Users must be able to create their own words from the examples the dictionary presents. If the dictionary includes the word kossiqensu s/he washes (own) face, which contains the root -iqe- face, then users can learn to substitute other roots to create their own verbs for washing hands, feet, ears, hair etc. It is important to note here that Native speakers of the language do precisely this – create a new word – the first time they say, “Wash your elbows!” or “The bird is washing its wings,” by using roots they have heard and used in other verbs. The speaker can change, add, or subtract roots in other parts of words as well, to talk about wiping, wetting, or smoothing, as in kahsiqensu s/he wipes (own) face. They can make the verb transitive by removing the stem-final s — ’kahsiqenal wasisol s/he wipes the child’s face. The lexicographer will have to limit the number of entries devoted to such verbs, and find a way to indicate the pattern to the user and the rules for applying it. The fact that a dictionary can be electronically searchable makes this possible, but users must be proactive in figuring out how the language works.
Once a verb is selected for inclusion in the dictionary, determination of the entry form is complicated because no “plain” verb forms (such as “wash”) occur. In addition, certain nouns occur only in “possessed” form (body parts and relatives, for example, are always someone’s). Inflection often changes the sounds and spelling of both verbs and nouns, further complicating the selection of words and the search for the dictionary entry that corresponds to a word the user hears in conversation or sees in reading. Consider, for example, how the verb ’tome s/he smokes (pronounced somewhat like TUH-meh) also has the forms ’tomahtuwok they smoke, nutomapon we smoke, wetomay when I smoke, and mace-wtome s/he starts smoking.
Most significant for the user who wants to speak fluently, a dictionary must be sensitive to the subtleties of expression in Passamaquoddy-Maliseet, and particularly to distinctive ways of expressing ideas that are not found in English. The dictionary must reflect carefully considered standards of “good Passamaquoddy-Maliseet” for speakers and learners, in the midst of rapid language change, including loss of vocabulary, increasing use of English words, and sentence structure becoming more like that of English. In other words, a dictionary must help people speak and understand Passamaquoddy-Maliseet as native speakers do, and must reflect a clear idea of what “well” means. For this reason the dictionary compilers have relied on an editorial committee of fluent elders from various locations in Passamaquoddy and Maliseet territory. In addition, coined words and locally used expressions are often credited to their creators and/or communities.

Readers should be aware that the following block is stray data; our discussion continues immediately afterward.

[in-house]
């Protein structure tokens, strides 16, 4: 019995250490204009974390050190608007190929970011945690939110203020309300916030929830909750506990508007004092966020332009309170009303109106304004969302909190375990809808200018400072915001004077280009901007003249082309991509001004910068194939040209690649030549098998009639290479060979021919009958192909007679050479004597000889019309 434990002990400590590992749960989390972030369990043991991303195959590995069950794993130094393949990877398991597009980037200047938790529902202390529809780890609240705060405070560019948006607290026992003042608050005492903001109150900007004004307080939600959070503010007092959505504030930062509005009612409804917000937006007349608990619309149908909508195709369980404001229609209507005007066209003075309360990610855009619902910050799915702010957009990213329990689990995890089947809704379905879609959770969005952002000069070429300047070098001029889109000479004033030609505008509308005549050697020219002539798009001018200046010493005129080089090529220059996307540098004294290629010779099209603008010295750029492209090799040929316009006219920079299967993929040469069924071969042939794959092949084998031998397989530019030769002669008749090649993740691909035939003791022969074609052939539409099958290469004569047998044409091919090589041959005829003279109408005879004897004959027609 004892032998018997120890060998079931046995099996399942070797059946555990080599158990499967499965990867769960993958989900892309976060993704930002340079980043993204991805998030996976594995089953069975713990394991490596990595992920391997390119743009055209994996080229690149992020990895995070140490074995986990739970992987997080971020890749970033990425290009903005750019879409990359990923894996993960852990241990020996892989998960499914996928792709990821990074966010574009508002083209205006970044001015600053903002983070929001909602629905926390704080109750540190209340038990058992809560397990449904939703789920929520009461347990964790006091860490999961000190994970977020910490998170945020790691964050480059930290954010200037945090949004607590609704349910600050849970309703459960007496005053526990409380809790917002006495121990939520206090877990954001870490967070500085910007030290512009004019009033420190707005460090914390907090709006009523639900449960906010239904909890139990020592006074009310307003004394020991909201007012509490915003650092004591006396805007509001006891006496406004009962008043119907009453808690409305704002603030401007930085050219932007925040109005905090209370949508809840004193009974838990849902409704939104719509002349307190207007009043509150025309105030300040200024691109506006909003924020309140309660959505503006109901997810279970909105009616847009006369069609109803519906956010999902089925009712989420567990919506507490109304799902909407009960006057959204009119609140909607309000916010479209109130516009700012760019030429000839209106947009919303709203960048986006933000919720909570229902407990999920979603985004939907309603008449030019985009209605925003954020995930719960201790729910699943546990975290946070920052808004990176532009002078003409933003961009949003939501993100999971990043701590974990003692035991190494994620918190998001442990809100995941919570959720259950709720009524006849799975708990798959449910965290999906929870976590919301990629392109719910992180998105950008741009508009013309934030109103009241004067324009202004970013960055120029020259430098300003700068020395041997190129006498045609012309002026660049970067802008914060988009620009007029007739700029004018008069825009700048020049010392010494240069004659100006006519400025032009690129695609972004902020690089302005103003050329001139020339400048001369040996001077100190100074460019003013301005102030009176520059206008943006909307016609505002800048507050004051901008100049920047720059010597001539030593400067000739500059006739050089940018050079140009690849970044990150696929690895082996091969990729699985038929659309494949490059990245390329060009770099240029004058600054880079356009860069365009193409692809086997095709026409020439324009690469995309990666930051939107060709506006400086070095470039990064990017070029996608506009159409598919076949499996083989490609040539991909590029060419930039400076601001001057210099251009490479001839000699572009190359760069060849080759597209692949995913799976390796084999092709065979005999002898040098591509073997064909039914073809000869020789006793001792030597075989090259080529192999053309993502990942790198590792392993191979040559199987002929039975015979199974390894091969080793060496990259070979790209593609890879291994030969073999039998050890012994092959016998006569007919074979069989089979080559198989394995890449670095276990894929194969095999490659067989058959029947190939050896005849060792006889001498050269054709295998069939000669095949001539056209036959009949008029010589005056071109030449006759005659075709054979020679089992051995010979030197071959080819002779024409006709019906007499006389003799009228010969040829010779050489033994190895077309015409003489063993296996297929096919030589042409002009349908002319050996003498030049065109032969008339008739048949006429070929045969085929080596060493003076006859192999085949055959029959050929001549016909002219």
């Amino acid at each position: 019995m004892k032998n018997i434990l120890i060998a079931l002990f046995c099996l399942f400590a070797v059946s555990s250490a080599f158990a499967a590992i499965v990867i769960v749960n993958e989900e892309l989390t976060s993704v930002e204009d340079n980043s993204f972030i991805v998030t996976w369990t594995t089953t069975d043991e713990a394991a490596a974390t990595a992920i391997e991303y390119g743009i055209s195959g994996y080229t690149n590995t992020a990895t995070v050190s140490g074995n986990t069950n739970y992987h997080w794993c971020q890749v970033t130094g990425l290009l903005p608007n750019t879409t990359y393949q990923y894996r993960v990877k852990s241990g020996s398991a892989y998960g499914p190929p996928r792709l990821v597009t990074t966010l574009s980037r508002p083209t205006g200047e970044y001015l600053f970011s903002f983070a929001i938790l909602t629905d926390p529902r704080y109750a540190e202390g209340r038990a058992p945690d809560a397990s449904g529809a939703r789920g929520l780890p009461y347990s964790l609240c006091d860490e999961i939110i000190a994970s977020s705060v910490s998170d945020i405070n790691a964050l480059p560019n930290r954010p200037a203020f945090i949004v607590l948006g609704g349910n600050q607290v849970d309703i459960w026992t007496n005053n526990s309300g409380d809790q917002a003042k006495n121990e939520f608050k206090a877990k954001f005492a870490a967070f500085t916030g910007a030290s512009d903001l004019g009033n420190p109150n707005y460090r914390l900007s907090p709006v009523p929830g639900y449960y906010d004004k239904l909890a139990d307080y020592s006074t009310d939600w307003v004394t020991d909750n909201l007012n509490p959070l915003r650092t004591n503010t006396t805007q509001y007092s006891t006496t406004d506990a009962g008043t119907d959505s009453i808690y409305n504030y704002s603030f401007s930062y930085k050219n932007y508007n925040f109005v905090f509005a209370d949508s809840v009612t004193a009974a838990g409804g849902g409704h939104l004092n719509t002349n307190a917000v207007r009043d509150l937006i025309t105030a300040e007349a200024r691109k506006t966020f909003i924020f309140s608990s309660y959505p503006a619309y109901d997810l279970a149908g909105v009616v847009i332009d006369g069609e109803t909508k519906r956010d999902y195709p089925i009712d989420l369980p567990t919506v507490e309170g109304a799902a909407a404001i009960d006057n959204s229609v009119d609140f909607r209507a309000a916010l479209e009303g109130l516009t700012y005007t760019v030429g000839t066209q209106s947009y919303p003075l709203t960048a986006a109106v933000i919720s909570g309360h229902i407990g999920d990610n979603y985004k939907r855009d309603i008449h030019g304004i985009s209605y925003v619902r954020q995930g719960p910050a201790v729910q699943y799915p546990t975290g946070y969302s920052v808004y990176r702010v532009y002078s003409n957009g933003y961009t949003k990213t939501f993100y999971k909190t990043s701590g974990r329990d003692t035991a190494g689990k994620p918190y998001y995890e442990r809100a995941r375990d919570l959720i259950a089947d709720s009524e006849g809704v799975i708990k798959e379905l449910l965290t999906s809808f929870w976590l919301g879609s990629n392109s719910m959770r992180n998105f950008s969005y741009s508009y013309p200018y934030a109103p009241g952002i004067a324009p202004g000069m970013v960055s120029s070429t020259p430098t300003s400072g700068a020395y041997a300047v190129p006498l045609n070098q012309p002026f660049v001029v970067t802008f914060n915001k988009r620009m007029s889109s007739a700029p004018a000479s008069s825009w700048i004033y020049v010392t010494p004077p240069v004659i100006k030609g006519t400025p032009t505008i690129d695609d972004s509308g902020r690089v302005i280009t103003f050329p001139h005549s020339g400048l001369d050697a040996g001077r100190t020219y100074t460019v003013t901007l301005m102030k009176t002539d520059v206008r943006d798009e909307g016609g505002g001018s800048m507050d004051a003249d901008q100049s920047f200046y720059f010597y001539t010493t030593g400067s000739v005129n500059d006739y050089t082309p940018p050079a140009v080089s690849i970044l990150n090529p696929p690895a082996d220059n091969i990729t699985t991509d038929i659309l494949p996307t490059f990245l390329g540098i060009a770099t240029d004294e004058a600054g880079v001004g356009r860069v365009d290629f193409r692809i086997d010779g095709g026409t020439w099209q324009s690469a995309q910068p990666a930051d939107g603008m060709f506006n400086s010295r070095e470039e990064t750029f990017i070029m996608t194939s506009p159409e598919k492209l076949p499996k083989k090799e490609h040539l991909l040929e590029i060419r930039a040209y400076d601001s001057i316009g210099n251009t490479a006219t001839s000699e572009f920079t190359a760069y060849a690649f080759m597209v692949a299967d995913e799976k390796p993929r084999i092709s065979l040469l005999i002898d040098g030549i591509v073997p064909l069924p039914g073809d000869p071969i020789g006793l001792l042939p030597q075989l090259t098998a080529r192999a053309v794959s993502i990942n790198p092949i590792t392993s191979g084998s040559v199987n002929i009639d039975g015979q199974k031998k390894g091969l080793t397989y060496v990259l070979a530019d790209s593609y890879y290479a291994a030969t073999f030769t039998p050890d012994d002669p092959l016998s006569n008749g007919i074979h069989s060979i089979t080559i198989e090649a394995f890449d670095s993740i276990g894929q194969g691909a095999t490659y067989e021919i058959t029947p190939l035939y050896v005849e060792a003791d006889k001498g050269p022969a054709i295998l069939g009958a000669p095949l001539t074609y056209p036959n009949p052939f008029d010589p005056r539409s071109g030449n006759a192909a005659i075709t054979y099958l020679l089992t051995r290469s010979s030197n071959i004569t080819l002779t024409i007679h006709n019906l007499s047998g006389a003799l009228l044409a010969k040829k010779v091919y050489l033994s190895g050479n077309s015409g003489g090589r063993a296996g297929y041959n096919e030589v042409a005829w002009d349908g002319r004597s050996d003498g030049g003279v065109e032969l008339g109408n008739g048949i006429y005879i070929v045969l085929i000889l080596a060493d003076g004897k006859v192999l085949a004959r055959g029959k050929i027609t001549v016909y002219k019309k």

Once a dictionary is written, its entries reviewed and accepted by speakers, how is it to be used? What role will it play in language stabilization and revitalization? Of course, the answers to these questions are up to the teachers, students, and researchers, the poets, singers, and storytellers who will search it for vocabulary and grammar. The dictionary will help them on the path to appropriate, eloquent, and humorous expression in the style of fluent Native speakers. It becomes, in some respects, a substitute for the natural language soundscape that once gave Passamaquoddy and Maliseet children countless examples from which they unconsciously deduced well-formed words and sentences, appropriate styles of speech, and ways to achieve desired effects in conveying a thought or message.
A dictionary cannot be the only resource for learning the language, but it is an essential one, and the one that is available to the broadest range of users. Obviously students must also have access to fluent speakers, whether in classroom or community, who are able and willing to evaluate the language they produce. Such people are not only able to judge the quality of a novice’s attempts, but also can speak the language with a learner. Anyone who has ever used an English dictionary to improve his or her vocabulary will appreciate the value of a native-language dictionary in keeping the language alive and kicking.
The Passamaquoddy-Maliseet dictionary may be searched or browsed at Passamaquoddy Dictionary/ – a site which is updated frequently as new entries are completed.